There are an additional 5,500 in their Wider Property Offer Zone (WPOZ) whose owners can choose to sell rather than live with their new close proximity to the airport.
These homes are generally located in Poyle, Colnbrook, Brands Hill, Harlington, Cranford Cross and parts of Harmondsworth and Sipson.
Heathrow is currently in a 12-week consultation over it’s masterplan, after which an application will be made for a Development Consent Order, planned for 2020.
Robbed of a retirement nestegg
For Mrs Clark-Basten, she said if the expansion goes ahead it will rob her of her retirement nestegg.
She said: “When we took on the property and the business, our long term plan was always that we would be able to sell the business and lease on at some stage and move away.
“It was sort a retirement fund, if you like. Obviously we haven’t been able to do that.”
“Maybe they’ll take pity on me and come up with a better deal, I don’t know, I doubt it very much looking at the literature they’ve produced to-date.”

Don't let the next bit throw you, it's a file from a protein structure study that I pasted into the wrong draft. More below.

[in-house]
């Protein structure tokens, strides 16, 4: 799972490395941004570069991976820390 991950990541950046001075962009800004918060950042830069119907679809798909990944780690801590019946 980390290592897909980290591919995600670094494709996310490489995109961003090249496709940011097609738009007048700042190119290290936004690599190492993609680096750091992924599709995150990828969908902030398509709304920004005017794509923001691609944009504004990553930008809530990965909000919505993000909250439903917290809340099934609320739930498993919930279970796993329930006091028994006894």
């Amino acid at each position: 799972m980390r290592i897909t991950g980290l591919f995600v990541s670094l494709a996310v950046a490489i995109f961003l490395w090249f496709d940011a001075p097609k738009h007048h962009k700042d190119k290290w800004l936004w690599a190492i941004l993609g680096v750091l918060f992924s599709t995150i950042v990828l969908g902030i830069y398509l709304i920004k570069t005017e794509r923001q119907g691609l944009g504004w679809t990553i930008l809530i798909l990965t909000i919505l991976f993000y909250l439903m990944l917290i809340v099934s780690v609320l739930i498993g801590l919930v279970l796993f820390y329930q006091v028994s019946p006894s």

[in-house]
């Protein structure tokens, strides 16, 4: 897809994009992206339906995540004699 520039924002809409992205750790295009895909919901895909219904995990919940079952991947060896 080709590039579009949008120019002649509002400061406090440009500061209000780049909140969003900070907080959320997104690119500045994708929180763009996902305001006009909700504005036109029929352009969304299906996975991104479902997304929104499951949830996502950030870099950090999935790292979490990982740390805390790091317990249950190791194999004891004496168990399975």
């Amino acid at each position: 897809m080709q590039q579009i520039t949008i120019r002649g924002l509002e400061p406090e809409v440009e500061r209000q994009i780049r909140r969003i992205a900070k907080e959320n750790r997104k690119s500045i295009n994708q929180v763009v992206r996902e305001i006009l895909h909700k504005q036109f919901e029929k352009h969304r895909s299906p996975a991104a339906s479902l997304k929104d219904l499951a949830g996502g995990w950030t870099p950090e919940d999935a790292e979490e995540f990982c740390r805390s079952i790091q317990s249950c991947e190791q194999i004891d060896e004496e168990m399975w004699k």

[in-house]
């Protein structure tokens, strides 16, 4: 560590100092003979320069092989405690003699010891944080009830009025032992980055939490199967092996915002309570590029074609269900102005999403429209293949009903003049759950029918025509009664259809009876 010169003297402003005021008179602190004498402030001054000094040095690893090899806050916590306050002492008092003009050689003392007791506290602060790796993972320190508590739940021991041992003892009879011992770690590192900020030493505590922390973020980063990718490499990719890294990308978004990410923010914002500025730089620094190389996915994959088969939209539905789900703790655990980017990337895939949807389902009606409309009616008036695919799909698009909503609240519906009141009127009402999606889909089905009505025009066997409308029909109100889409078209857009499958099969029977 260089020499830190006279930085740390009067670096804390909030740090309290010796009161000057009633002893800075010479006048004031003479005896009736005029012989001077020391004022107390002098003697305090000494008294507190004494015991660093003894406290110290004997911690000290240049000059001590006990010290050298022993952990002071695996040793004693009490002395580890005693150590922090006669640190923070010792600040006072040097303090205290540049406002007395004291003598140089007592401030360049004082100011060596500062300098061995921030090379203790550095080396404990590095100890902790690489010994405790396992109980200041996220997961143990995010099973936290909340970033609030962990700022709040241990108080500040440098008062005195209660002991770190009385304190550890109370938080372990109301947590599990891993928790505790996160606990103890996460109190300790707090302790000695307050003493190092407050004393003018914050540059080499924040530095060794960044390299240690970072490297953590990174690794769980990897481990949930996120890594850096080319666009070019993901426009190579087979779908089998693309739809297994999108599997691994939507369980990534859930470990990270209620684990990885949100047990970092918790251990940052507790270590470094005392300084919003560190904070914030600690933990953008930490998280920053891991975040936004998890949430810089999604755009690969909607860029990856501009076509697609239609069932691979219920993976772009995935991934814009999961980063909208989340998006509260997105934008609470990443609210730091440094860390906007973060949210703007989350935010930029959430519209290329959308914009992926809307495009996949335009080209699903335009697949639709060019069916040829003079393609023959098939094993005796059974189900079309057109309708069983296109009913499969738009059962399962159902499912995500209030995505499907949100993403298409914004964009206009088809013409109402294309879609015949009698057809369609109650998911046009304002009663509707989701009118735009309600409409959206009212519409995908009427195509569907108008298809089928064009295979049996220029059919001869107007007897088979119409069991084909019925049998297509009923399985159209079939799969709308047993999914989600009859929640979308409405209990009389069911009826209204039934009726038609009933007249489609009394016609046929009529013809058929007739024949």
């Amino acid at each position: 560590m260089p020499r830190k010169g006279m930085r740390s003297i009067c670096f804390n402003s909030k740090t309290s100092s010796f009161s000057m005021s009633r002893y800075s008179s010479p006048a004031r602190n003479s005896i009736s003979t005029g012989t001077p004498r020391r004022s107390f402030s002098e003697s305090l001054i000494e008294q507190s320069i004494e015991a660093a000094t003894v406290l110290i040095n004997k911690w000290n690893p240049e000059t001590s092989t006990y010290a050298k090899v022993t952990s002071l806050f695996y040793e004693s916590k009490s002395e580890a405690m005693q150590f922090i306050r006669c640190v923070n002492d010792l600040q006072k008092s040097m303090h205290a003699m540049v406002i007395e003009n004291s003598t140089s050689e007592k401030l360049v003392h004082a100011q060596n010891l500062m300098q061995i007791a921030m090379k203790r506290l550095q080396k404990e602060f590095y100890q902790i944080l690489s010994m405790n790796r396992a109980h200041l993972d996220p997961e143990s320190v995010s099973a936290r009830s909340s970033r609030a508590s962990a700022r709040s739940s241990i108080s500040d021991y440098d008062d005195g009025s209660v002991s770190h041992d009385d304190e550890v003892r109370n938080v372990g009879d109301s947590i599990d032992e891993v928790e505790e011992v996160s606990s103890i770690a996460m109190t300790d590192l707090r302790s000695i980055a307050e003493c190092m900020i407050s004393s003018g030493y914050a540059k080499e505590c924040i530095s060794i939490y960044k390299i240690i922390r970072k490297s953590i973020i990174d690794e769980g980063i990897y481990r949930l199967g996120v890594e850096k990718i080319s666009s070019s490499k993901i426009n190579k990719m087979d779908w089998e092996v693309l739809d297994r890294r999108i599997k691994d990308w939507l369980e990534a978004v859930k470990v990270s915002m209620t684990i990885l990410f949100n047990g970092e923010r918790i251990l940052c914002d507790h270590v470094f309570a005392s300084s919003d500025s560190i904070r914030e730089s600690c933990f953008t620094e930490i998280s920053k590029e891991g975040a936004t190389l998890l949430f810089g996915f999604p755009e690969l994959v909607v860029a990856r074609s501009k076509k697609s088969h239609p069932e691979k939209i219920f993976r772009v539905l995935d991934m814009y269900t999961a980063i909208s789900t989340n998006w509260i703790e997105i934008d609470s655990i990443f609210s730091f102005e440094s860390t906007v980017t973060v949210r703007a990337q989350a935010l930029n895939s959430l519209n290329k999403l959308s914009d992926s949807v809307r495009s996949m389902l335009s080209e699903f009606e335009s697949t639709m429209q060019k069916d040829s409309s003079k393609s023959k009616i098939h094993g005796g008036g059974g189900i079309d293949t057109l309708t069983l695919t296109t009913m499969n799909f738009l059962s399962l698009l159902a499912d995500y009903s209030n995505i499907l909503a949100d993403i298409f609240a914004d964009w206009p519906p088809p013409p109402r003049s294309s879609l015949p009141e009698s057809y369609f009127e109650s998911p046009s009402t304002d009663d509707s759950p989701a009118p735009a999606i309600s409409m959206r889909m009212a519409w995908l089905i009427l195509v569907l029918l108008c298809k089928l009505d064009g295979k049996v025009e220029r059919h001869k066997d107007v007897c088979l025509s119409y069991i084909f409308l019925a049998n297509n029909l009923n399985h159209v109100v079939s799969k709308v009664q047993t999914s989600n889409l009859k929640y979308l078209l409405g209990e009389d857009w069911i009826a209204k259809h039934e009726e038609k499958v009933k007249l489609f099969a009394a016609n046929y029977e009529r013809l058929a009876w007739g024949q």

Speaking to the Local Democracy Reporting Service previously, Mrs Clark-Basten warned others not to sell up until they knew whether plans would go ahead.
She said many in her own village had done that when the airport tried to expand previously in 2008, and it had left those who remained in a “ghost town” that was “devoid of community” and packed with short term rentals.
If you are affected by plans for Heathrow expansion, please get in touch with our reporter by emailing email@example.com
You can find out more about the compensation scheme online here
Heathrow hopes to buy off Harmondsworth with about £320,000 per property demolished